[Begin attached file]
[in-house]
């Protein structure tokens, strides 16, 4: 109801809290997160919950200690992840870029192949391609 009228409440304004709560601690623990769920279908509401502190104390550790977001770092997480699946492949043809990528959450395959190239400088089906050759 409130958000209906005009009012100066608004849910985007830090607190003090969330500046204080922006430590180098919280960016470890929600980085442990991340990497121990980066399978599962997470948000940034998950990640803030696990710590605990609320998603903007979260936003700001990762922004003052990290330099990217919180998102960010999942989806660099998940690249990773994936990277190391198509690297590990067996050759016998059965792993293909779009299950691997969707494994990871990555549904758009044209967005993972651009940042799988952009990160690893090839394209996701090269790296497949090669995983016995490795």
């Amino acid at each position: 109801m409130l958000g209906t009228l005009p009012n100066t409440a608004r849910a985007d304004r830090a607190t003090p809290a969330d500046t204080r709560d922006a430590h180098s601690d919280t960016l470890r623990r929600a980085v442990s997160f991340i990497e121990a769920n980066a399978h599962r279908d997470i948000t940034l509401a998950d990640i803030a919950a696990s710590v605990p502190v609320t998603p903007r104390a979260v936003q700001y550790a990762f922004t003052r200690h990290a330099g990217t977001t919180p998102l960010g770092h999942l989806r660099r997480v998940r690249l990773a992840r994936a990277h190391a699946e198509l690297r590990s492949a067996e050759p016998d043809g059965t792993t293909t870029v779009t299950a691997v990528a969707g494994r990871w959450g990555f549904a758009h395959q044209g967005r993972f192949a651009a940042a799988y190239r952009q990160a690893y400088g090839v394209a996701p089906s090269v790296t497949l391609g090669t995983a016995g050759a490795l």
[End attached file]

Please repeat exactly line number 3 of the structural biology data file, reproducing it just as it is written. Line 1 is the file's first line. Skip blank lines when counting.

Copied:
């Amino acid at each position: 109801m409130l958000g209906t009228l005009p009012n100066t409440a608004r849910a985007d304004r830090a607190t003090p809290a969330d500046t204080r709560d922006a430590h180098s601690d919280t960016l470890r623990r929600a980085v442990s997160f991340i990497e121990a769920n980066a399978h599962r279908d997470i948000t940034l509401a998950d990640i803030a919950a696990s710590v605990p502190v609320t998603p903007r104390a979260v936003q700001y550790a990762f922004t003052r200690h990290a330099g990217t977001t919180p998102l960010g770092h999942l989806r660099r997480v998940r690249l990773a992840r994936a990277h190391a699946e198509l690297r590990s492949a067996e050759p016998d043809g059965t792993t293909t870029v779009t299950a691997v990528a969707g494994r990871w959450g990555f549904a758009h395959q044209g967005r993972f192949a651009a940042a799988y190239r952009q990160a690893y400088g090839v394209a996701p089906s090269v790296t497949l391609g090669t995983a016995g050759a490795l």